would not rule out the possibility of finding a very clever timing which
retains a lesser amount of both, but it makes more sense to just learn
the simpler timing for each and choose which one to use in each
Amount: Turning less than fully toward the heel-toe line
on each side also works, and then the upward distance of each stride is
less small -- so the muscles work a little harder.
Trade-off: If you normally use the "leading" (or
forward) pelvis/hip rotation move to add some force and power to your
leg-push, you give that up (at least mostly) when you use this
"backward" rotation move to go slower. (Lots of skaters don't use the
"leading" move much, so there won't be any loss for them.) So your
supply of power is reduced slightly. But on a steep hill the "backward"
pelvis/hip rotation move reduces the demand rate for power much
more. Therefore it's a win for keeping your rate of work further within
your sustainable limits of on supplying muscular power.
strategy (B), but within the constraints of (H) + (K)
As noted under concept (H), finding new muscles to use specifically for
hills is not likely.
With most muscle moves, if we try
to use them at higher muscle speed or through a larger range-of-motion,
in the context of the high Force demands of hill-climbing, we usually
engage lots more FG fibers, which soon results in "burning out" the
specific muscle -- or at least many of its fibers needed to handle force
loads or range-of-motion segments important for future hill-climbs in
the intended performance.
Many muscle moves not only
need to add propulsive work of their own, they also need to transmit
forces from other muscles, and support body weight. To handle higher
force load without "burning out", the muscle must operate at a slower
speed and/or smaller range-of-motion.
The main exception to these constraints are the
torso-shoulder side-swing muscles and the arm side-swing muscles --
because (a) they do not need to transmit much propulsive force from
other muscles, since they're not between any other muscles and
foot-ground contact; (b) they do not need to support as much body
weight, since much of the mass is below them.
of the other muscles are going into "static transmission" mode anyway on
a steep hill, they're set to handle transmitting the additional force
load from these moves.
Torso-shoulder side-swing tends to be used less for V2
on gentle terrain mainly because the focus is more on optimizing power
from the double-pole push -- for which the torso and shoulder are
important. But for the "offset" poling of V1, the pole-push is aimed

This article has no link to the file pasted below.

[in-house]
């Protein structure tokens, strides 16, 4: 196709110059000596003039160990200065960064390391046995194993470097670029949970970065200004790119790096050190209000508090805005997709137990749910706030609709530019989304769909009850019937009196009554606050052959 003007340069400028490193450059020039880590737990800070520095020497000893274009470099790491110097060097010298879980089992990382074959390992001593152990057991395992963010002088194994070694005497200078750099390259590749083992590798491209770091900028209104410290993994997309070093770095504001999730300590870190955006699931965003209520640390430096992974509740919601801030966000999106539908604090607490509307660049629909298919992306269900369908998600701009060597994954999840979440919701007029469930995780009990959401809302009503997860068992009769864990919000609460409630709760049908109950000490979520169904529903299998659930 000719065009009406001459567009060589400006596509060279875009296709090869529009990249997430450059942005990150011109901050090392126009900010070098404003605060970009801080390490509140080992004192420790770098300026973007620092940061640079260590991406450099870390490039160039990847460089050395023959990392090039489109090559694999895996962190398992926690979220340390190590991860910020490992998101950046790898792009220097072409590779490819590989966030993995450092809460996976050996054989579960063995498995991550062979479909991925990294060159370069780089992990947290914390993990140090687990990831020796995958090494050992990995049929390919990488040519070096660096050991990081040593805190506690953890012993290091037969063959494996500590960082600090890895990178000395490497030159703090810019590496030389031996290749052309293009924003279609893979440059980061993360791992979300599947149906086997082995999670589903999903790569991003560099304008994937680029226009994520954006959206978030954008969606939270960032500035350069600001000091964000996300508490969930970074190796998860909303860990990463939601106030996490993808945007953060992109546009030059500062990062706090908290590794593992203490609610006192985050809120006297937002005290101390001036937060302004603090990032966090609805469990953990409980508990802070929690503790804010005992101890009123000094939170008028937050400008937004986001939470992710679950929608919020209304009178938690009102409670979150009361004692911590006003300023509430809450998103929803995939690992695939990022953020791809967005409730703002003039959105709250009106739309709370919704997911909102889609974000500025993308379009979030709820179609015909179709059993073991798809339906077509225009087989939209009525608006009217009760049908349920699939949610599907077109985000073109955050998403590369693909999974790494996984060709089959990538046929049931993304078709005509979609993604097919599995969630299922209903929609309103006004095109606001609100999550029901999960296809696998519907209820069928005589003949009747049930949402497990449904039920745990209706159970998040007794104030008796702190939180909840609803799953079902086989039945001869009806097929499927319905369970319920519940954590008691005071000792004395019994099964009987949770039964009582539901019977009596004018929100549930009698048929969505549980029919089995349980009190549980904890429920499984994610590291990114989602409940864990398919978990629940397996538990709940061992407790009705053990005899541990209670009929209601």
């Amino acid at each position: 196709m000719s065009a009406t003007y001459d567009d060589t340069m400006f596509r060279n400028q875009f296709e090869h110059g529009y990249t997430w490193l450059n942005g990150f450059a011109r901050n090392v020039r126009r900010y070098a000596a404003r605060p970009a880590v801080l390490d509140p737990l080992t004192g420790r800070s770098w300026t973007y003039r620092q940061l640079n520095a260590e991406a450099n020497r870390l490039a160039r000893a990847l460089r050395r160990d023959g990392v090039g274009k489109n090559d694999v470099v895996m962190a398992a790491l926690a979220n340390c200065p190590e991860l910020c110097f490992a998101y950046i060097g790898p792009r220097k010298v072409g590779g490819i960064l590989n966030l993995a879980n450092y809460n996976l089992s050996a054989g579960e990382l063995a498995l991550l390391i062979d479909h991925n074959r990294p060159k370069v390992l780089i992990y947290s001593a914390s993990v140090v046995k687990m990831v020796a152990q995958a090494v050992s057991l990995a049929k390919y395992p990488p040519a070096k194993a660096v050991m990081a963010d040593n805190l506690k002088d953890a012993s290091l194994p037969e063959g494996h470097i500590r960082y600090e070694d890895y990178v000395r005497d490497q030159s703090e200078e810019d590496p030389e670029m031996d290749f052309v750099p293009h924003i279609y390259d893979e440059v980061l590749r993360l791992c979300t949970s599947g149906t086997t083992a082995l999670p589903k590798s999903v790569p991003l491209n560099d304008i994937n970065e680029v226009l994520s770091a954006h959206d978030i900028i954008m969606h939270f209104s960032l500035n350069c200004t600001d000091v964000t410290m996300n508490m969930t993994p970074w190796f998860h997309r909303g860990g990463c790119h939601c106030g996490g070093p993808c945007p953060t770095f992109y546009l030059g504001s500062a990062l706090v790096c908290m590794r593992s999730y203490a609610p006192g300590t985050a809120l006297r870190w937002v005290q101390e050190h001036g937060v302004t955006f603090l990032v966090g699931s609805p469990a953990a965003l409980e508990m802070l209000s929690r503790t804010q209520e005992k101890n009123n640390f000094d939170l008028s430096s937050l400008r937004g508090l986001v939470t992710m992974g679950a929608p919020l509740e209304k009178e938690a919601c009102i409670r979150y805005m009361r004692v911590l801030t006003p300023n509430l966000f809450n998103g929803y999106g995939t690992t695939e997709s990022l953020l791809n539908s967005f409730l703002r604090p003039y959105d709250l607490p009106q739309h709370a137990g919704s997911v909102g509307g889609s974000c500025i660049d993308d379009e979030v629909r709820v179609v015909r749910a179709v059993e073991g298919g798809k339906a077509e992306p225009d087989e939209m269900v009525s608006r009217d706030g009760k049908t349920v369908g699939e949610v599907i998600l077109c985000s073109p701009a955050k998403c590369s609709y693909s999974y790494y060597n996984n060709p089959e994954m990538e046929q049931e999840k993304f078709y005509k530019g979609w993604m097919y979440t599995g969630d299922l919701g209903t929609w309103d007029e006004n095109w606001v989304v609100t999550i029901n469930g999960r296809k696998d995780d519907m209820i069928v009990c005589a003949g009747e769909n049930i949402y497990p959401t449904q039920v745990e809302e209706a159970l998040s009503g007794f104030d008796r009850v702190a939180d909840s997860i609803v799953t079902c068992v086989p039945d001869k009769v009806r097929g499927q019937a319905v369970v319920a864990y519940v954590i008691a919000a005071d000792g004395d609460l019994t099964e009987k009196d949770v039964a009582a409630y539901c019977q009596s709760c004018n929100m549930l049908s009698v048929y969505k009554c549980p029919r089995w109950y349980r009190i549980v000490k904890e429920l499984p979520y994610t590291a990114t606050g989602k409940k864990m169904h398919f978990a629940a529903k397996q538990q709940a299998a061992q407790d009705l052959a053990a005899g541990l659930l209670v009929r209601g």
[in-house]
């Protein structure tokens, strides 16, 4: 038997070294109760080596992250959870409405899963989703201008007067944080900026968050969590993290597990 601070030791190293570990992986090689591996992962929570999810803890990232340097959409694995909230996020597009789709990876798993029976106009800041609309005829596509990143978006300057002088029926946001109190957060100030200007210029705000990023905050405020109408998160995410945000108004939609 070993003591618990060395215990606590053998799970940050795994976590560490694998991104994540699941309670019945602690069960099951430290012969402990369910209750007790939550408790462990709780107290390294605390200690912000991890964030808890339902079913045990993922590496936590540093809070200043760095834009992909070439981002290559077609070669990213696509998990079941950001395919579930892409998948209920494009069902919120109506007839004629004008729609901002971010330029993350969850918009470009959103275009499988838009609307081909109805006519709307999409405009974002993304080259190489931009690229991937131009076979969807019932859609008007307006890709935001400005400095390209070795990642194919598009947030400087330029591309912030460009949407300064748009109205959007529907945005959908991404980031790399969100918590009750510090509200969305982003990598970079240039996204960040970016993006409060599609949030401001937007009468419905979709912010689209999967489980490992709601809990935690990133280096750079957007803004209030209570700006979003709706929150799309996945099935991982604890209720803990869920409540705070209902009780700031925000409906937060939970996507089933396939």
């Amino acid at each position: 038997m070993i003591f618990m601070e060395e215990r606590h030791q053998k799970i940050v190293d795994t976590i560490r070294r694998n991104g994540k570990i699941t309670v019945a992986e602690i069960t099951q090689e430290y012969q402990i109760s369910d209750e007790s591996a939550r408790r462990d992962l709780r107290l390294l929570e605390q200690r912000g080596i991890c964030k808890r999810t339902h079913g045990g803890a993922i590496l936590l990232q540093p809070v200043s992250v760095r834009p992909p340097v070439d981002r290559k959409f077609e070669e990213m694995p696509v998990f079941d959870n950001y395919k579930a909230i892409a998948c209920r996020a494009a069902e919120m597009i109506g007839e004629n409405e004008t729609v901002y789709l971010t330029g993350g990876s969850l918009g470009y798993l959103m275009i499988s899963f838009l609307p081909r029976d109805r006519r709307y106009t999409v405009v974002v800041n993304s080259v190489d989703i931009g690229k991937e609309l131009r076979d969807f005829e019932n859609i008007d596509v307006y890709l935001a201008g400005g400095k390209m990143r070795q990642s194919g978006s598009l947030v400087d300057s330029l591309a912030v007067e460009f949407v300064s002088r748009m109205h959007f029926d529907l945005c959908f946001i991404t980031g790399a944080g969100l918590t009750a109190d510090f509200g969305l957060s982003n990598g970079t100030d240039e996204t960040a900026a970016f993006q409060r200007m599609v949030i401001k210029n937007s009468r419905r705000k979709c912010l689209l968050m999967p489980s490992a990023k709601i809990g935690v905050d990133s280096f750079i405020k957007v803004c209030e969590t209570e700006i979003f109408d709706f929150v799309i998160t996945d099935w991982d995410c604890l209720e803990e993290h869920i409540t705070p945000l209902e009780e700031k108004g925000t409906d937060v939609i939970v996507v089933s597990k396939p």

partly toward one side, swinging the torso + shoulders over to that side
actually adds propulsive Work to the early phase of the pole-push.
Though swinging the torso + shoulders again the opposite way toward the
pole-recovery side might "absorb" some of the propulsive Work which
could have been available from the later phase of the V1 pole-push,
there's no other pole-push on that side for it to interfere with.
Timing is critical: If get it wrong, could absorb
propulsive Work instead of adding to it. The basic idea is to start the
move after the Right leg starts pushing, and accelerate the mass
of the torso + shoulders sideways toward Left away from the
leg-push. The highest sideways speed relative to the hips should be
reached as weight is being transferred from one foot to the other. Stop
the side-swing move after the Left leg sets down and starts
pushing, so their mass decelerates while moving toward the
It works by Newton's Third Law. Accelerating
or decelerating the mass produces a "reactive" or "inertial" force. The
important thing is to be careful about the direction of the reactive
force. Many humans are pretty good at feeling this for the starting and
acceleration, not as good at feeling it in the deceleration and
The usual problem is that the
positive Work from starting and acceleration is exactly cancelled out by
negative Work from deceleration and stopping. Which is what happens if
you start this side-swing move exactly at the set-down of the foot, and
finish it exactly as weight is transferred to the other foot setting
down on the ground.
Arm side-swing is only available while the arm is not
engaged in poling. The obvious situation is for climbing with no poles.
But it can be also be used in V1 poling, by the pole-recovery arm during
its recovery phase.
Arm side-swing tends not to be used at higher
speeds on gentle terrain because the cost in increased air resistance is
much higher at higher speeds.
Timing is critical:
like Torso-shoulder side-swing.
Shoulder "untwist" to help drive the push by
the poling-side pole in the "offset" double pole-push of V1
There are other aspects of skating technique which are
not specific to climbing hills, but they provide substantial
benefits when also used on hills. Lots of athletes tend to assume that
the basic skating leg-push must be simple, so they focus on other things